(Published in GralsWelt 8/1998)
The German prophetess
It was the Staufer Frederick I - Emperor Barbarossa - who Hildegard of Bingen (1098 - 1179) so called. But as famous as the visionary was during her lifetime, after her death her visions, her work fell into oblivion. In the century after her (13th century), the monastic and cathedral schools began to lose influence, and the future belonged to a new kind of learned cooperative, from which the universities were to develop. In these circles, Aristotle was studied, and the system of thought of "logic" replaced "mysticism". Medieval religiosity, too, was soon shaped less by visionaries than by scholars like Albertus Magnus or Thomas Aquinas.
In the religious writings of Hildegard of Bingen, visions of an eschatological event occupy a significant space. They are dramatic images, which are conveyed by Hildegard, and she describes her visions from the medieval understanding of the world. Her work can be considered close to Dante's "Divine Comedy" in terms of scope and significance. An interpretation of her visions is not easier than an understanding of the "Great Apocalypse", the Revelation of John. One can only try with all caution to sense what the great seer of the Middle Ages still has to say to us today. However, what is seen, which carries truth in itself, has validity for all times.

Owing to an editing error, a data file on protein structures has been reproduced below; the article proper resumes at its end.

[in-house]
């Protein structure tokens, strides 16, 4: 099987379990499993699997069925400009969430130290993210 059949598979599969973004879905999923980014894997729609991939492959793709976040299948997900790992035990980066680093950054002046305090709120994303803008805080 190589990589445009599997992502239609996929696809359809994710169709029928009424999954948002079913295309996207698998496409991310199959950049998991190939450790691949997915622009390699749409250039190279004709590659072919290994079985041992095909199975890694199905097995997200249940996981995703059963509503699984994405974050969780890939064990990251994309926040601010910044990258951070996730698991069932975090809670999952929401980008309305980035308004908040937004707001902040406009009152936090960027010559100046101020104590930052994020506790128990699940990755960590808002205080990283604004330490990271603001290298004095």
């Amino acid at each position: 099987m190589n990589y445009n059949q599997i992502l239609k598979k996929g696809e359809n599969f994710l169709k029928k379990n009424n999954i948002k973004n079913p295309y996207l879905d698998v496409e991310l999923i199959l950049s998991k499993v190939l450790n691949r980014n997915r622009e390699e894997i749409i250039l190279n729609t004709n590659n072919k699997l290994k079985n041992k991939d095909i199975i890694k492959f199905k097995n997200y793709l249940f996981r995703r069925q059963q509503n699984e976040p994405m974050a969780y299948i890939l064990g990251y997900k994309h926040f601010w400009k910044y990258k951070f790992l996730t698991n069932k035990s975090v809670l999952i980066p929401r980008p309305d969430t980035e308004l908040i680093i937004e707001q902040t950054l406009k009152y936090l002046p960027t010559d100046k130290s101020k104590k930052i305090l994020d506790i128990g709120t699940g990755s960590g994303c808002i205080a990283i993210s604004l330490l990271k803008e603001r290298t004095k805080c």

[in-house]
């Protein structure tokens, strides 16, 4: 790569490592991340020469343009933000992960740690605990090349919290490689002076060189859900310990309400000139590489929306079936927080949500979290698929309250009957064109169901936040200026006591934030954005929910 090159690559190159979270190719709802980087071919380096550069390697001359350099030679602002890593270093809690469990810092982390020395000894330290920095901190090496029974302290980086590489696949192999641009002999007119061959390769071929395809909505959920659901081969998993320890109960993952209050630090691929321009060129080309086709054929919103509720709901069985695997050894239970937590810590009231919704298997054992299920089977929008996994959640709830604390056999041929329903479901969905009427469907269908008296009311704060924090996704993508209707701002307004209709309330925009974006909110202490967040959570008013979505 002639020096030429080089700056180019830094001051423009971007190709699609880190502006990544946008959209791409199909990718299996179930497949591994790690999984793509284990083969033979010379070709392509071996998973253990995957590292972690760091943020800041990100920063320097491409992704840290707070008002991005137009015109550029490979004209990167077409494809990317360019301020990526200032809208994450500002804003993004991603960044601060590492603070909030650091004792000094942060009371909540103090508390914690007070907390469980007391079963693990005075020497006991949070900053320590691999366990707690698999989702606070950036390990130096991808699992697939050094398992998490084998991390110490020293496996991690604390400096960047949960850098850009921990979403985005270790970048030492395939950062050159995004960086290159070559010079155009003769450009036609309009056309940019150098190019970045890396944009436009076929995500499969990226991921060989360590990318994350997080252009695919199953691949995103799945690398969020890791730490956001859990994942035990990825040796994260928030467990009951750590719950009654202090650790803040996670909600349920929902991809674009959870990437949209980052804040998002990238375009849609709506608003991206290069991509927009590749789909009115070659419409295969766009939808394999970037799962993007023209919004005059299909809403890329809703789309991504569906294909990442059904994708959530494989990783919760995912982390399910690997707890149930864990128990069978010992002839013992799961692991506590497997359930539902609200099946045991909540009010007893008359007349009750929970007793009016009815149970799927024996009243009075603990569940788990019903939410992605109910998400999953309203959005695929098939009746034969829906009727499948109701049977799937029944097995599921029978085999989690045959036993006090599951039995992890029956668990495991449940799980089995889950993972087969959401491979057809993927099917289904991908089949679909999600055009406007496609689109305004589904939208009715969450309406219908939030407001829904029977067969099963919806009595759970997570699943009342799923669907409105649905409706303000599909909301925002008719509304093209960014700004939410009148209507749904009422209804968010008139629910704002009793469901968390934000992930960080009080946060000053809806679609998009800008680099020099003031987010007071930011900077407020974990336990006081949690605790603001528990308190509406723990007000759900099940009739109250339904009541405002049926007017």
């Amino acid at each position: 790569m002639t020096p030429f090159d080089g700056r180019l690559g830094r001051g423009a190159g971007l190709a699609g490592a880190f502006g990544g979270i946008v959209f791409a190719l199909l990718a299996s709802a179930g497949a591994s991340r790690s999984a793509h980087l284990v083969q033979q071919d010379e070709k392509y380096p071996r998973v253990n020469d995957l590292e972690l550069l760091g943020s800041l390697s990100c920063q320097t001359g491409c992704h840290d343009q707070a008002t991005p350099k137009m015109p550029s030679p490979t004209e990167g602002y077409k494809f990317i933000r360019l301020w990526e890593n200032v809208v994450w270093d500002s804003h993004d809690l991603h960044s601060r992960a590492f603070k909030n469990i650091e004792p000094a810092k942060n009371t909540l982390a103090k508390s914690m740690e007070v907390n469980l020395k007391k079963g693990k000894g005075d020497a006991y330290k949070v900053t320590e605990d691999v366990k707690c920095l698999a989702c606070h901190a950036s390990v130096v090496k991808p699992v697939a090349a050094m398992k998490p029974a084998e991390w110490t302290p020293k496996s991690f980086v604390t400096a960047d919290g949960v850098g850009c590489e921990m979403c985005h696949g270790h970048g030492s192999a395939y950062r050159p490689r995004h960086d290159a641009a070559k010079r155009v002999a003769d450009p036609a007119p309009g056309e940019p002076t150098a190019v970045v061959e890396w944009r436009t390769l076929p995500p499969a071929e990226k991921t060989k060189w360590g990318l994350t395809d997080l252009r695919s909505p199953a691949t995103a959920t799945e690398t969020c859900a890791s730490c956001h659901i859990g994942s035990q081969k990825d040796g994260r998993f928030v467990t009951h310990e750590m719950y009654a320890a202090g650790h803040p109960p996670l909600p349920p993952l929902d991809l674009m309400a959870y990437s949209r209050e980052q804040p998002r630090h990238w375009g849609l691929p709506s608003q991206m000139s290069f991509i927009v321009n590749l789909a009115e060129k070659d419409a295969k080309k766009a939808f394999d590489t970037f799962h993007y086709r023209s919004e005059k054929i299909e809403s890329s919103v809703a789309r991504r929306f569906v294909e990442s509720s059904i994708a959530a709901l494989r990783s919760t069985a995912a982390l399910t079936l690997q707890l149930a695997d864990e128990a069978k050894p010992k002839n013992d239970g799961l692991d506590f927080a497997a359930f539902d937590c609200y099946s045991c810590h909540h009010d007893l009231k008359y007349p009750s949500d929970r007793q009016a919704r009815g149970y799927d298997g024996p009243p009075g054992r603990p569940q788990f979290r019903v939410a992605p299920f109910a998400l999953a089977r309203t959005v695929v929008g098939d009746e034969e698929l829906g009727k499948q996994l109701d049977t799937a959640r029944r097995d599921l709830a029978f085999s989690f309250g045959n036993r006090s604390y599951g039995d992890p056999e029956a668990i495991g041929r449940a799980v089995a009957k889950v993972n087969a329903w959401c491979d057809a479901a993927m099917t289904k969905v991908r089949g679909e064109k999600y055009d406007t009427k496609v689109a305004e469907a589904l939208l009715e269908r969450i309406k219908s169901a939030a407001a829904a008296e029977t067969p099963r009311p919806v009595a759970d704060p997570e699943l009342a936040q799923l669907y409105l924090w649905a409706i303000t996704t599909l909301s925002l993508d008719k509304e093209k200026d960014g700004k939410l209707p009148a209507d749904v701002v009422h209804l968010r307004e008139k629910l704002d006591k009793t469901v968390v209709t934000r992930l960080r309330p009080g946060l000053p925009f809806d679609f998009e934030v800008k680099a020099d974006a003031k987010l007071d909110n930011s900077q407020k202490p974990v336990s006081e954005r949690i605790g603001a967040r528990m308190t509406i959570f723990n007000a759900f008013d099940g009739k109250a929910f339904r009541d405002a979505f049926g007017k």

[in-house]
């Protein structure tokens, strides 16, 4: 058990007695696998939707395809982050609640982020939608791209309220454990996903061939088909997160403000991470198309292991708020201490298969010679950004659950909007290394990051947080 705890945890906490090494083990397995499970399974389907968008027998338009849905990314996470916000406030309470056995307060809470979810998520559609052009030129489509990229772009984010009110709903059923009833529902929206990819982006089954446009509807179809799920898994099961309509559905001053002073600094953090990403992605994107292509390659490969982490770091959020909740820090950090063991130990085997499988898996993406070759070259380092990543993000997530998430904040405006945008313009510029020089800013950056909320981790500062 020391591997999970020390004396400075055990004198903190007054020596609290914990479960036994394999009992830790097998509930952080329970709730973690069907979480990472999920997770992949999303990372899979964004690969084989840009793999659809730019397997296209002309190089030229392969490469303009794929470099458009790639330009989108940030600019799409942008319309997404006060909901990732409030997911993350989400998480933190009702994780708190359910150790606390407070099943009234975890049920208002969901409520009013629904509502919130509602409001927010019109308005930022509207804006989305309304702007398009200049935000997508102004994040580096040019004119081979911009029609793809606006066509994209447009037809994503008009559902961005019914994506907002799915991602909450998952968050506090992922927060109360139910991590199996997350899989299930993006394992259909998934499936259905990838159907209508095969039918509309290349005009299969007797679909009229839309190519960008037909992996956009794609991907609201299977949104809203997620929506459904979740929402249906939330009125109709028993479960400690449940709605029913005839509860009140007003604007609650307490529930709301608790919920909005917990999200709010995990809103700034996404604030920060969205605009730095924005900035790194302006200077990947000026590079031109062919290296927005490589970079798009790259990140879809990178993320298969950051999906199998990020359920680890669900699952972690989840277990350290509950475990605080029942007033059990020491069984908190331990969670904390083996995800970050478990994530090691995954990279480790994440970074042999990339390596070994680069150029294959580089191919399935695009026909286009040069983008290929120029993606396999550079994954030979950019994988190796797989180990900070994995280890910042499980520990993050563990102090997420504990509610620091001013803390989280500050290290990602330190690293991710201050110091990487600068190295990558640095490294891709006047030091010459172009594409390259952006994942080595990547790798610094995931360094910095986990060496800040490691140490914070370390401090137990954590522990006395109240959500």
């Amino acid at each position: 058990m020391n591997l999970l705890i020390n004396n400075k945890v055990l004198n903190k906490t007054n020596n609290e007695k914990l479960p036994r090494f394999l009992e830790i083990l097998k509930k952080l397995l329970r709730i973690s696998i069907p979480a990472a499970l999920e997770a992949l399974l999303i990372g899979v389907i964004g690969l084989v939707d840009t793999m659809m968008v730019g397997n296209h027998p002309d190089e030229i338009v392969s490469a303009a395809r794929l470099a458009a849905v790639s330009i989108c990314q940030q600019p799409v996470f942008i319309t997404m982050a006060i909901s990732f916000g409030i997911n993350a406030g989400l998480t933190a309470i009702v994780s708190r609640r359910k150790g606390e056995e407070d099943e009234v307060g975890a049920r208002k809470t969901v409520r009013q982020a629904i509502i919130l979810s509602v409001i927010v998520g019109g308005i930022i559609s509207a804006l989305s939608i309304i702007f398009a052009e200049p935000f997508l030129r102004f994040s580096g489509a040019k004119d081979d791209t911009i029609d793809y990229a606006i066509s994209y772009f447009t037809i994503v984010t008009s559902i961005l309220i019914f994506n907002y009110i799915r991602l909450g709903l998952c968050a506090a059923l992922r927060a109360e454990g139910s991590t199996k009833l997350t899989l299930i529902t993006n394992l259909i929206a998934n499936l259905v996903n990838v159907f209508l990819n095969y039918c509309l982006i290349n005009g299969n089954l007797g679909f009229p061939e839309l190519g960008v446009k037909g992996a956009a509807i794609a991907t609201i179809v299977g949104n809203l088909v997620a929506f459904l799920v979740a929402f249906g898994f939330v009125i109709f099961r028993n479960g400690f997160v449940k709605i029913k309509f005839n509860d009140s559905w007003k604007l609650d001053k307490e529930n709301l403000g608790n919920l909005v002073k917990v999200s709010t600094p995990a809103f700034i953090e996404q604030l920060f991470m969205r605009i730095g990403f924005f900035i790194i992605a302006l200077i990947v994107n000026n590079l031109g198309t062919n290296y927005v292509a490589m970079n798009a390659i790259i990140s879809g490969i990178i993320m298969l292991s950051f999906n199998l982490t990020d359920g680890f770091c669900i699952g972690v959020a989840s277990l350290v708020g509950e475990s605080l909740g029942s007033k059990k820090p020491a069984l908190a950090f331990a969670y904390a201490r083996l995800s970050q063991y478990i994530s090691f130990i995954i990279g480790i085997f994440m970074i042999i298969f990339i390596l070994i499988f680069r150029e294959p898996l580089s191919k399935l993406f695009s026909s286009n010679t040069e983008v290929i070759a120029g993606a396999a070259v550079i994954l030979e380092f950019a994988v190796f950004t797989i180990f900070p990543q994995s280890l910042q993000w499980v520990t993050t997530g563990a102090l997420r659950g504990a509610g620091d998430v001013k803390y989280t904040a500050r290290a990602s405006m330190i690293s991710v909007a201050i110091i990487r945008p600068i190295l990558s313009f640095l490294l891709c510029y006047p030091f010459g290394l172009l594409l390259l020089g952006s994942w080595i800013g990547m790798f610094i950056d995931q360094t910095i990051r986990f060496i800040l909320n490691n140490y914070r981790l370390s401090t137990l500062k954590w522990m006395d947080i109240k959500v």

In Hildegard's world view, a sublime concept of God is the center and the height. She sees God as greater than the usually conveyed church teachings portray him. The Creator announced to her in the visions is more than a powerful king in the heavenly realm who intervenes in human life with arbitrary decisions:
"But God, who created everything previously mentioned, is the only life from which all life breathes, just as the ray of the sun comes from the sun, and He is the fire from which every fire directed toward blessedness is kindled, just as the sparks go out from the fire. (...) God is one and only and through Himself and in Himself. From no other He received the being. Rather, every creature has existence from Him."
In Hildegard's visions, the "Last Judgment" is a consequence of the Fall. After manifold catastrophes, it ends with the final purification of creation from all evil as well as the destruction of Satan. Before it comes to this end, Hildegard sees five periods of time marked by a progressive descent of human behavior:
"You look to the north and behold, there stand five wild beasts. They symbolize the wild course, raging against itself, of five temporal realms."
These wild animals - a fiery glowing dog, a yellow lion, a pale horse, a black pig and a gray wolf - are assigned certain human badnesses, such as: Aggressiveness, lusts of all kinds, fornication, hypocritical holiness, power play, robbery, murder, manslaughter, craftiness, lukewarmness. One has tried to recognize certain historical epochs in the "five temporal realms". But Hildegard's visions suggest higher insights, world-spanning visions, which can hardly be pressed into the narrow circle of a few centuries of earthly history.